tuberculosis treatment at the Jigme Dorji
Wangchuck National Referral Hospital in
Bhutan. Photo: The Global Fund/John
The report stresses, however, that the mortality rate from TB continues to fall and has
dropped by 45 per cent since 1990, keeping the world on track to meet the Millennium
Development Goals (MDGs) target of reversing TB incidence, along with the target of a 50 per cent reduction in the
mortality rate by 2015.
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22 October 2014
At the same time, the number of people developing the disease is declining by an average 1.5 per cent per year while an
estimated 37 million lives have been saved through effective diagnosis and treatment of TB since 2000.
In a message marking the report’s launch, Dr. Mario Raviglione, WHO Director of the Global TB Programme, applauded
the data collection efforts by Member States, noting that it was helping the UN agency draw a broader and clearer picture of
the global epidemic.
“Following a concerted effort by countries, by WHO and by multiple partners, investment in national surveys and routine
surveillance efforts has substantially increased,” observed Dr. Raviglione.
“This is providing us with much more and better data, bringing us closer and closer to understanding the true burden of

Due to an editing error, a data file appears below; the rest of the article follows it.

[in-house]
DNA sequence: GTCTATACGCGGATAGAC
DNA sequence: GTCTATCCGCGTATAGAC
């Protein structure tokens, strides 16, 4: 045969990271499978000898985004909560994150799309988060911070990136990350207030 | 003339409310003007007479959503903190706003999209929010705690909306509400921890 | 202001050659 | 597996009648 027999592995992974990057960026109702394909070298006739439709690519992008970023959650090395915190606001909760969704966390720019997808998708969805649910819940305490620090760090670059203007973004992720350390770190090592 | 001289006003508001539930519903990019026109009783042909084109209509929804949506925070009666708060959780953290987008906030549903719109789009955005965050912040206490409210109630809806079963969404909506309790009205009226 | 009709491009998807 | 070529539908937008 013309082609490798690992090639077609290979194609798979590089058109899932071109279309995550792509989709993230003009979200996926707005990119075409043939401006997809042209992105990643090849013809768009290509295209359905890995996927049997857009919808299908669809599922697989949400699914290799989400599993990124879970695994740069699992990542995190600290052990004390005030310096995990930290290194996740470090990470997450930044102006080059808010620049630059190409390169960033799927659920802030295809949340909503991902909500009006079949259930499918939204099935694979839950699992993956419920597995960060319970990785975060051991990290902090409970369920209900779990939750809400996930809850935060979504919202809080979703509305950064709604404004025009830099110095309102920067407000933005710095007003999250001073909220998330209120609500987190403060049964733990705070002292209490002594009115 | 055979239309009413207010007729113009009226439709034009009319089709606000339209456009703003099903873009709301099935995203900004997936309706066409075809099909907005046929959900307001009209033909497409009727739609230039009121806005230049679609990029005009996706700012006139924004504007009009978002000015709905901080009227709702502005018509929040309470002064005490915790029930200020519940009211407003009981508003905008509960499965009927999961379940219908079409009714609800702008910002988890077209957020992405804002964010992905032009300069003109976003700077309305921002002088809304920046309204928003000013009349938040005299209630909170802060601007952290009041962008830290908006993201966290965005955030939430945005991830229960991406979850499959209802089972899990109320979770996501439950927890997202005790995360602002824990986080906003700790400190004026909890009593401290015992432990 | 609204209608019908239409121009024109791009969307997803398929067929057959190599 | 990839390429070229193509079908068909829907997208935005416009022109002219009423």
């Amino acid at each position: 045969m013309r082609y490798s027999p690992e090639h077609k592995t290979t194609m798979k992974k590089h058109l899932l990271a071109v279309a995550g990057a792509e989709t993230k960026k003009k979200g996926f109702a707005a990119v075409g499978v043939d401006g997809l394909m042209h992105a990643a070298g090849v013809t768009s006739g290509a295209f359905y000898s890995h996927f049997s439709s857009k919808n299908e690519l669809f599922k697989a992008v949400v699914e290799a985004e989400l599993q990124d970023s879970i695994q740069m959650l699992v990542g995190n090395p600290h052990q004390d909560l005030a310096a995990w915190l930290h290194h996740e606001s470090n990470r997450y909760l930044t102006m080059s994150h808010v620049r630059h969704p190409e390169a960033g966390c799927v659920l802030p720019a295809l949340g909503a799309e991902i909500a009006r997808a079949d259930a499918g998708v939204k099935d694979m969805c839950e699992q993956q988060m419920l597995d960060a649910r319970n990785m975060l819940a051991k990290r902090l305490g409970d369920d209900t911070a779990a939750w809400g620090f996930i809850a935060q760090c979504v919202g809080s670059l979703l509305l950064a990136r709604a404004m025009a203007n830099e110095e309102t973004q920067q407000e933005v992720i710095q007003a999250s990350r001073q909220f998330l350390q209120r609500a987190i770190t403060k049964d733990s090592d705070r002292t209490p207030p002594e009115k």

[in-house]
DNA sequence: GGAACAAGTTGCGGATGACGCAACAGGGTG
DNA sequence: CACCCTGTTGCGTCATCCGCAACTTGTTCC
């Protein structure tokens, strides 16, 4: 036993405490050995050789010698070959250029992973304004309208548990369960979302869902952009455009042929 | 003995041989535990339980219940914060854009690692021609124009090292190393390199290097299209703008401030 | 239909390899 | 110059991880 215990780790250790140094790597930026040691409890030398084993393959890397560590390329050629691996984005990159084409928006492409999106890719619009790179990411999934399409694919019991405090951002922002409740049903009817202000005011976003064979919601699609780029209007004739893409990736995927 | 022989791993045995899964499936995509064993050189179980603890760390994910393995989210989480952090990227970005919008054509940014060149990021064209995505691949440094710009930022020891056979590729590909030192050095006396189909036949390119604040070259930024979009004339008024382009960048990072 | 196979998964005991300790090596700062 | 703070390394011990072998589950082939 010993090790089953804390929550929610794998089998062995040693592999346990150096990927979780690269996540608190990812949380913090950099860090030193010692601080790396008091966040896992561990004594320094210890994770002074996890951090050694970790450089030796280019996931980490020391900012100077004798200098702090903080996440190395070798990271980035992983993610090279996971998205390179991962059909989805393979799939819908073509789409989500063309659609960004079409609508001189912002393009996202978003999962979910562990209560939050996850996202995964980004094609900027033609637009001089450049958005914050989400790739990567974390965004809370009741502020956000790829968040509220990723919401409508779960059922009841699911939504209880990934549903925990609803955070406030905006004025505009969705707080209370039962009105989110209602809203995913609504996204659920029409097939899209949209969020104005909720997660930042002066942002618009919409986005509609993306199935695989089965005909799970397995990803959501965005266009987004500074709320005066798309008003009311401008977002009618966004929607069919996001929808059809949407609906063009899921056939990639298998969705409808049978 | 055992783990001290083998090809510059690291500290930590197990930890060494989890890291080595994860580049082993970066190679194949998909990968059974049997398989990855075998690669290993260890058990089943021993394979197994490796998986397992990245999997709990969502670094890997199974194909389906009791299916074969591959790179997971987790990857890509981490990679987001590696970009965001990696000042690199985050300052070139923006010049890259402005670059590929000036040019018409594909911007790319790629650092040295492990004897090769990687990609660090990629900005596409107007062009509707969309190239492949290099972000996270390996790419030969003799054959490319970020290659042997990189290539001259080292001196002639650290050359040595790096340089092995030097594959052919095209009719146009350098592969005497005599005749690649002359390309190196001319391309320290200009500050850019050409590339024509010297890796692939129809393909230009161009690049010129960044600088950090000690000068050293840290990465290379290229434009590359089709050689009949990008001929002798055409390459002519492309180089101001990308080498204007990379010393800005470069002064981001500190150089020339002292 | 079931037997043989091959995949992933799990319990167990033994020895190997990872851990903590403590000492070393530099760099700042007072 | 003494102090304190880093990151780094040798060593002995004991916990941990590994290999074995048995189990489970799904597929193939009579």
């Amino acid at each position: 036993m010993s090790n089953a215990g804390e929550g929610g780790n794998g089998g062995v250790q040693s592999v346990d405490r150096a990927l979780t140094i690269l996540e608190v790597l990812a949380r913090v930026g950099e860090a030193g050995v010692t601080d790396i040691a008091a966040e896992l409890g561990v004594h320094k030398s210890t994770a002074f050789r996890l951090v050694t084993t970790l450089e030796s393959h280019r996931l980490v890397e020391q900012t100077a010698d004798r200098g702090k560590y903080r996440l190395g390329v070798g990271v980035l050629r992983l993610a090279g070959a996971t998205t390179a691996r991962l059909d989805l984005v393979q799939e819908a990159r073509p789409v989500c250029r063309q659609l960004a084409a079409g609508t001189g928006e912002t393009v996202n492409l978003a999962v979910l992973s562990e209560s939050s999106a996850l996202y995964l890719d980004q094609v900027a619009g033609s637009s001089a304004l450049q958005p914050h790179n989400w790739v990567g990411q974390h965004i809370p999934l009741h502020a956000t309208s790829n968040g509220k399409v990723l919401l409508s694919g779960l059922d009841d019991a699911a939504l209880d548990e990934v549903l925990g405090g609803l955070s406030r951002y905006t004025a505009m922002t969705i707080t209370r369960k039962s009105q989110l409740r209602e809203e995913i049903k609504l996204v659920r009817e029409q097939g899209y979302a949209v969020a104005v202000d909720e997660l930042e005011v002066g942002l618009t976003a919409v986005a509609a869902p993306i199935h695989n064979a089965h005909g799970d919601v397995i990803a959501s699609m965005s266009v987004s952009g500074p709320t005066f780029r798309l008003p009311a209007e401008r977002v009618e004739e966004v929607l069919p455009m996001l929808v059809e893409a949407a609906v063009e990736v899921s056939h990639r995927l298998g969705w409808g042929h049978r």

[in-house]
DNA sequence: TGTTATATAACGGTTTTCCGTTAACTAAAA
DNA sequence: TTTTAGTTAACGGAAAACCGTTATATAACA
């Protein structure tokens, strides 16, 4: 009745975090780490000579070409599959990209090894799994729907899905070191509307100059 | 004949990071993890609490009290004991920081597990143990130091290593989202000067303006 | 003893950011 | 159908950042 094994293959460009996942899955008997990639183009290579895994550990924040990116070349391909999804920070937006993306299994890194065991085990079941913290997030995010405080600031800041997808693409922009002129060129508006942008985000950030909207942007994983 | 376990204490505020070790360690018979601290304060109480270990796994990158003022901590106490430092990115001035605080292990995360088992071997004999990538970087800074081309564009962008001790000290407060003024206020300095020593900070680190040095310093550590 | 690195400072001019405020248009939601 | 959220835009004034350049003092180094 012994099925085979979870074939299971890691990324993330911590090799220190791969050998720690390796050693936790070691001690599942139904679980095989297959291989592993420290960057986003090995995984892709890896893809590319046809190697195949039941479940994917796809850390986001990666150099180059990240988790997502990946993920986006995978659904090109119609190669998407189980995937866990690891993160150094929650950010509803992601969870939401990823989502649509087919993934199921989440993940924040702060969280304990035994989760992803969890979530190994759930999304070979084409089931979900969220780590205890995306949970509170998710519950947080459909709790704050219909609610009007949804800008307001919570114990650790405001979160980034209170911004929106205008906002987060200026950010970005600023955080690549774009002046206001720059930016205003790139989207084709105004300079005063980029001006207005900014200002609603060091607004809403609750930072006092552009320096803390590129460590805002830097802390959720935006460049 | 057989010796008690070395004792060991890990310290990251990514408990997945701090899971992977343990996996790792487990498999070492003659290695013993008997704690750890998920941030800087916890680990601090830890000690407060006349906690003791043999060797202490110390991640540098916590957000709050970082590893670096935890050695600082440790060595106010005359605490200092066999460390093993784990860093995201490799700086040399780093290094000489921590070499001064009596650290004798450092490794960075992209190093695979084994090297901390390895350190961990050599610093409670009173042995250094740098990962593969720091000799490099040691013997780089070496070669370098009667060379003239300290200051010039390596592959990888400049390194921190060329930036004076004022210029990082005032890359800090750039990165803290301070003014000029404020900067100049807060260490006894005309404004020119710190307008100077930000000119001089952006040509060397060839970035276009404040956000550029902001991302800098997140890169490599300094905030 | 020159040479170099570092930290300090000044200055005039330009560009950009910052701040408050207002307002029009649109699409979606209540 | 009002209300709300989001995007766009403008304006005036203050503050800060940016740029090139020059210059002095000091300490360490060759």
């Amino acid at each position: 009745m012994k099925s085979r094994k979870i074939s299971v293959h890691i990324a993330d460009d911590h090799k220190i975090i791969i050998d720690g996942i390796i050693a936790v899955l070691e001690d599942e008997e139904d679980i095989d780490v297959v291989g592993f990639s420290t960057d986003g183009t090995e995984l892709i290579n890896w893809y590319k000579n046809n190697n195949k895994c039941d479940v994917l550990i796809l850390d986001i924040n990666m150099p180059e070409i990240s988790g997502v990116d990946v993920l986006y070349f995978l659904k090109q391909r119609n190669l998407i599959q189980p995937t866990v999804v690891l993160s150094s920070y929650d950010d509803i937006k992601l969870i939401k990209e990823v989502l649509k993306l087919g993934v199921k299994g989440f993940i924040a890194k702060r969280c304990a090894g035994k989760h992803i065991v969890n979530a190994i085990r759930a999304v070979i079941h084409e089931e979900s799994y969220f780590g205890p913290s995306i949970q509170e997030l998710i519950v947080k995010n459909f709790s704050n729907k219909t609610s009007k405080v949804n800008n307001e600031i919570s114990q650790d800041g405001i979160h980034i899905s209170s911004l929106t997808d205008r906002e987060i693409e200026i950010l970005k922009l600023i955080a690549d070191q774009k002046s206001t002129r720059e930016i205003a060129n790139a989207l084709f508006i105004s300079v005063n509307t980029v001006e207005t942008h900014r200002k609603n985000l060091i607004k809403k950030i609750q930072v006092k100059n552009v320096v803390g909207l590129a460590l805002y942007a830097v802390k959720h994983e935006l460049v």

tuberculosis,” he added.
Although higher than expected, the overall figures fall within “the upper limit of previous WHO estimates,” the UN agency
said in a press release. Despite this, the report nevertheless underlines that a “staggering” number of lives are being lost to
what is effectively the “second biggest killer disease from a single infectious agent” and that “insufficient funding is
hampering efforts to combat the global epidemic.”
An estimated $8 billion is needed each year for a full response, but there is currently an annual shortfall of $2 billion.
Against that backdrop, the multidrug-resistant TB (MDR-TB) crisis continues to wreak havoc through “severe epidemics”
affecting developing countries, particularly in Eastern Europe and Central Asia. According to WHO, 2013 saw an estimated
480,000 new cases of the difficult-to-treat strain while extensively drug-resistant TB (XDR-TB), an even more antibiotic
resistant strain of the disease, has spread to 100 countries.
“The progress that has been made in combatting MDR-TB has been hard won and must be intensified. Containing and
reversing the epidemic requires immediate and sustained efforts by all stakeholders,” commented Dr. Karin Weyer, WHO
Coordinator for Laboratories, Diagnostics and Drug Resistance.